Dr. Jonathan Bush and his team of WMU English students, along with writing coaches from Read and Write Kalamazoo (RAWK), were like a literary dream team, inspiring Kalamazoo Public Schools (KPS) seniors to unleash their writing skills and pen essays for the Kalamazoo Community Foundation (KZCF) scholarship portal.
“The first time we did (the scholarship workshop) last year, it was pretty small,” says Bush. “But this year it got so much bigger, and we were so excited to be helping all these bright, young students. The energy was amazing.”
For four consecutive Saturdays, Western students put their writing chops to the test at the Kalamazoo Promise offices, providing KPS seniors with guidance to generate ideas, outline and compose scholarship essays that would make them stand out on the KZCF scholarship portal, featuring over 60 scholarships for students pursuing diverse academic paths.
“It’s always great to go out and do activities outside of the classroom,” says Nayla Contejean, an English (pre-secondary education) major, who volunteered for the second year in a row. “Especially learning about the Kalamazoo community and the students here: That was such an important part of this experience.”
Contejean and other participating Western students didn't just act as writing coaches to KPS students, they also lent a hand in guiding them through the application process on the KZCF Scholarship Portal.
“All the students should have the support to get these scholarship essays done. No one should have to miss out on an opportunity,” says Bush, who also noted a desire to "do more work within the actual schools, to eliminate transportation barriers."
From there, Western students guided KPS seniors through the entire process of developing their scholarship essays, beginning with a discussion about what constitutes a good essay. During the dedicated sessions, KPS students generated ideas and collaboratively identified the most important aspects to include in their writing. They then worked independently to write their essays, with WMU students providing assistance as needed. Each essay was unique, incorporating the individual experiences and stories of each student.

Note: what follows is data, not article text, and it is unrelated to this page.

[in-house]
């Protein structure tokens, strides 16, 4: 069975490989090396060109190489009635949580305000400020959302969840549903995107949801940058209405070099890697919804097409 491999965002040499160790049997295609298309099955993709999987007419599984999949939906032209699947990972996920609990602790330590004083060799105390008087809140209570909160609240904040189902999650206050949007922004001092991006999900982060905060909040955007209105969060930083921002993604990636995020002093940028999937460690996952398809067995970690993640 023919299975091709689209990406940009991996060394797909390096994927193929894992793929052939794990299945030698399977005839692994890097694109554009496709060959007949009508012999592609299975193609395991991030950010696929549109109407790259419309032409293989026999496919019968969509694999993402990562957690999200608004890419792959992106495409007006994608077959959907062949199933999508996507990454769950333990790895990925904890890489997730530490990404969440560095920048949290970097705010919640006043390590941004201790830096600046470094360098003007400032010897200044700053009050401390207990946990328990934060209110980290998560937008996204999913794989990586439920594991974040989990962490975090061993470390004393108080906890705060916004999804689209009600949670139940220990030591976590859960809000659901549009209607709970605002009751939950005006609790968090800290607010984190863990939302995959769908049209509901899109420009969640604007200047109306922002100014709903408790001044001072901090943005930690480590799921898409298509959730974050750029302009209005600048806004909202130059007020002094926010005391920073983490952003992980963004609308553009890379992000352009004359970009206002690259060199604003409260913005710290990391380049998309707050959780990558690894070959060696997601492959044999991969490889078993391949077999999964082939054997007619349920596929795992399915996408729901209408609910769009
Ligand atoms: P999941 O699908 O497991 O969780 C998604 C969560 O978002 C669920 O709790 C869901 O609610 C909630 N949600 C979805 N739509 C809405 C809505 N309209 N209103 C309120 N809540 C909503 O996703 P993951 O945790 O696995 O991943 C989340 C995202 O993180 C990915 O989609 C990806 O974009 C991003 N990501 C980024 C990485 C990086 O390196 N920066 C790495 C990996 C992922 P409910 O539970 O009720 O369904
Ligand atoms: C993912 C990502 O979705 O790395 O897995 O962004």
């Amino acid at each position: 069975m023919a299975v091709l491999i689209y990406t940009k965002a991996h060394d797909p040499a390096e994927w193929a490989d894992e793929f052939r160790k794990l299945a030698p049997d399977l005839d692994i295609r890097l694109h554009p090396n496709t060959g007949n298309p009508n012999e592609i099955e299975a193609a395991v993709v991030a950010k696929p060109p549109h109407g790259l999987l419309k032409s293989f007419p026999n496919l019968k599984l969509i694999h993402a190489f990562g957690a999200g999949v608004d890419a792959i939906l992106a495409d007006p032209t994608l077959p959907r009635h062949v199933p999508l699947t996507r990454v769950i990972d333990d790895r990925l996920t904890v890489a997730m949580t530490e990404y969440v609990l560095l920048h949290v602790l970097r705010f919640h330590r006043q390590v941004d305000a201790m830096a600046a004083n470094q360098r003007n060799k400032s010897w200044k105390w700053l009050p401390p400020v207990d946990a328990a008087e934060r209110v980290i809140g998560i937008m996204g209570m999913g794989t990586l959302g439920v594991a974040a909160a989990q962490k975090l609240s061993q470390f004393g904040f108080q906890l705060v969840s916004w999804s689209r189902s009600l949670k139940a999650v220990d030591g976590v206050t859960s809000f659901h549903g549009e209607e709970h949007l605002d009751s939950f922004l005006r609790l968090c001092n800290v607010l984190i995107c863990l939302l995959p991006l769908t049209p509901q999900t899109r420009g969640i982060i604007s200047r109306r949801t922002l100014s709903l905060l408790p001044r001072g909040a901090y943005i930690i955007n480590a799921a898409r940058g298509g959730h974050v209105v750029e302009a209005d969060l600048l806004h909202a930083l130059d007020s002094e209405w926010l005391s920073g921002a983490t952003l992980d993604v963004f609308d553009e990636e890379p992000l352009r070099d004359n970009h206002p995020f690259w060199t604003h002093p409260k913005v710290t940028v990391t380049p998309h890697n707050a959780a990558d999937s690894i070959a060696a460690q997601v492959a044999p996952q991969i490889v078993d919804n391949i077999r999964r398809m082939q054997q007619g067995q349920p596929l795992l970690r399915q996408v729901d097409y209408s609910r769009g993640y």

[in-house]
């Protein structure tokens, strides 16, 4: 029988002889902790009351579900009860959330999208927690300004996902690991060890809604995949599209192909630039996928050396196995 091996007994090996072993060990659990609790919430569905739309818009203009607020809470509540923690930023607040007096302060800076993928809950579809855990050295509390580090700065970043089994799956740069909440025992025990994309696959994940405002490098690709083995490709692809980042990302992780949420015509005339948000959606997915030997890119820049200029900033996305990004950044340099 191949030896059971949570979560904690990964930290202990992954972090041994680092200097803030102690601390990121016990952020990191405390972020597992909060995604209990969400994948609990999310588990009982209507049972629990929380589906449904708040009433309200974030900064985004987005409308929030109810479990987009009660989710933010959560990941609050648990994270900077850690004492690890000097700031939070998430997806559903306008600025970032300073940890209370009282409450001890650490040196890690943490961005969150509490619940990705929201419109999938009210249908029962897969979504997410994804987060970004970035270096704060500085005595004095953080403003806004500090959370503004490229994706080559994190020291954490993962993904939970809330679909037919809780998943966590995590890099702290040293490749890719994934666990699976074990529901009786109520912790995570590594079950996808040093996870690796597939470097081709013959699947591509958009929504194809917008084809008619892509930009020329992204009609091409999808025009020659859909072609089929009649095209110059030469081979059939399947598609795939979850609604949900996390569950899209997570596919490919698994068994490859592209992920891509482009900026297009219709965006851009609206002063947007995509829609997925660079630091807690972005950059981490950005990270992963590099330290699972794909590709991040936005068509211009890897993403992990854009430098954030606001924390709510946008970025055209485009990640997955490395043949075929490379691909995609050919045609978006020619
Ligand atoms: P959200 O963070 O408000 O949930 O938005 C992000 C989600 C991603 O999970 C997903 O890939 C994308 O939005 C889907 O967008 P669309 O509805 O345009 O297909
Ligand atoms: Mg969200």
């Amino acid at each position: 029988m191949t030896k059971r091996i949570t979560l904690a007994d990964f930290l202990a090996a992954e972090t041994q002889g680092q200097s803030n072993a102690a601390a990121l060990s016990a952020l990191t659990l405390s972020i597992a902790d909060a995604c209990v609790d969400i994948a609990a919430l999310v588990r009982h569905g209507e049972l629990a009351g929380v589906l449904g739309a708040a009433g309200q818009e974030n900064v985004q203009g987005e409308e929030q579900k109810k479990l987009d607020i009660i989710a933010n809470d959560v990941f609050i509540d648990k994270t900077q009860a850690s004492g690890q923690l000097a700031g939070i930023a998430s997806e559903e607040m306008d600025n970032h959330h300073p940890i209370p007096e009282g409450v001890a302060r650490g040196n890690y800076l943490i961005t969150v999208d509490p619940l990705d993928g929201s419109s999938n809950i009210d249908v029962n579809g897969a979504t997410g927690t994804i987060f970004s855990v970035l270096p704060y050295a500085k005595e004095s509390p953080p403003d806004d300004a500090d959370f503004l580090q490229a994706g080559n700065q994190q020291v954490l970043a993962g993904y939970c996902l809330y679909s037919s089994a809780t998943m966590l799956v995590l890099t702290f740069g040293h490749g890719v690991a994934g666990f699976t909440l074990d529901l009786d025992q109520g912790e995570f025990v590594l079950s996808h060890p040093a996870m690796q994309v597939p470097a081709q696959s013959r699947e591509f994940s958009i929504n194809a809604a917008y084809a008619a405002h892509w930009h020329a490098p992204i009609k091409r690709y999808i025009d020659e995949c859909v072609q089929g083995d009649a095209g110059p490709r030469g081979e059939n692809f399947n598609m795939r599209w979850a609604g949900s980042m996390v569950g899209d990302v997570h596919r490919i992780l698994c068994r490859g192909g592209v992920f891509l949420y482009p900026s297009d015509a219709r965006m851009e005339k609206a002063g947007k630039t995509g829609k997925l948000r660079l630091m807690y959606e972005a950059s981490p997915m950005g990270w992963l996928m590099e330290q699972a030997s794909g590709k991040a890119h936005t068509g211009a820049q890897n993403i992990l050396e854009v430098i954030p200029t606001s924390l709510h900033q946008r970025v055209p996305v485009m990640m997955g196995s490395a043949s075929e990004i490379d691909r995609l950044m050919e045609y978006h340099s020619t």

“What we really wanted them to do with their scholarship (applications) was make them more personal and personable,” says Contejean. “We wanted them to present their best, whole selves.”
MORE THAN JUST WRITING
Beyond helping KPS students with their scholarship essays, Western students also provided valuable insight into college life. It was a great opportunity for the two groups to relate to each other and share advice for the future.
“I learned and shared so much about what students are experiencing within the classroom,” says Contejean. “It was nice to show (the students) what their life might look like.”
This was especially important considering the COVID-19 pandemic that continues to sweep through students’ worlds.
“All of these students have lived through the pandemic during their academic lives,” says Bush. “So it was really great to see them share their experiences back and forth with one another and let them know everything is going to be okay.”
Other students involved in the effort, who were mostly English majors on the pre-secondary education track, included Racheal Bosch, Natalie Brown, Nina Lograsso, Abby DuFort, Lauren Johnson, Jenna Ellis, Breyana Wilson and Racheal Anthony. Husain Abdelrahman, who also participated, is a computer information systems major through the Haworth College of Business.
“This was a true partnership,” says Bush, in reference to all who brought the project to life. Dr. Kandace Lavender, executive director of RAWK, and Meredith Bradford, scholarships manager of KZCF, created the initiative, in addition to the Kalamazoo Promise and their support staff, Trenae Dunigan, De'Tavia Moore, and Melissa Nesbitt, providing access to their downtown Kalamazoo spaces.
This won’t be the last year that RAWK, WMU, the Kalamazoo Promise and the Kalamazoo Community Foundation partner like this; Bush hopes to bring his students to participate in more than one set of workshops next year. Students interested in getting involved in this effort can contact Bush. Anyone is welcome—the program is not limited to secondary-education students.
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